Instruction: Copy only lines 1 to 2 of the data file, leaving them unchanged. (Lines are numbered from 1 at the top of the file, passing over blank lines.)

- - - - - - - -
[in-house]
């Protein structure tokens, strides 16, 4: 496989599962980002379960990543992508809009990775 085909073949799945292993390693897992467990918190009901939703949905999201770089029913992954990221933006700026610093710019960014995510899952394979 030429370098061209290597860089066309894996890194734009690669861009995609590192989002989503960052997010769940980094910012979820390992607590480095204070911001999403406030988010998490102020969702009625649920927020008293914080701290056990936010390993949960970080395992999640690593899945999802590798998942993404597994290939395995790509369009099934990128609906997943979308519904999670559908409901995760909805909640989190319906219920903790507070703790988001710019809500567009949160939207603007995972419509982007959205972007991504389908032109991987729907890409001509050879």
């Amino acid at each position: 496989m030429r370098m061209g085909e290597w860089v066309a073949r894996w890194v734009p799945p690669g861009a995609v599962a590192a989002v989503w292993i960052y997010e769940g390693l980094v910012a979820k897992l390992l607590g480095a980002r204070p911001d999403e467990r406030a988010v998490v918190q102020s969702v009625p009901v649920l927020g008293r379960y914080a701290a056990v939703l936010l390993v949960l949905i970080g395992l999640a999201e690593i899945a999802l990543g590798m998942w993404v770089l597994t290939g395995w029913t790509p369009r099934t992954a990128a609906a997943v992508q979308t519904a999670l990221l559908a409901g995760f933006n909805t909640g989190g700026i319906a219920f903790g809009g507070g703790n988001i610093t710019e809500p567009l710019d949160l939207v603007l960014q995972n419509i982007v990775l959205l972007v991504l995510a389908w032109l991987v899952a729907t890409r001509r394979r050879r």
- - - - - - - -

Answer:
[in-house]
């Protein structure tokens, strides 16, 4: 496989599962980002379960990543992508809009990775 085909073949799945292993390693897992467990918190009901939703949905999201770089029913992954990221933006700026610093710019960014995510899952394979 030429370098061209290597860089066309894996890194734009690669861009995609590192989002989503960052997010769940980094910012979820390992607590480095204070911001999403406030988010998490102020969702009625649920927020008293914080701290056990936010390993949960970080395992999640690593899945999802590798998942993404597994290939395995790509369009099934990128609906997943979308519904999670559908409901995760909805909640989190319906219920903790507070703790988001710019809500567009949160939207603007995972419509982007959205972007991504389908032109991987729907890409001509050879």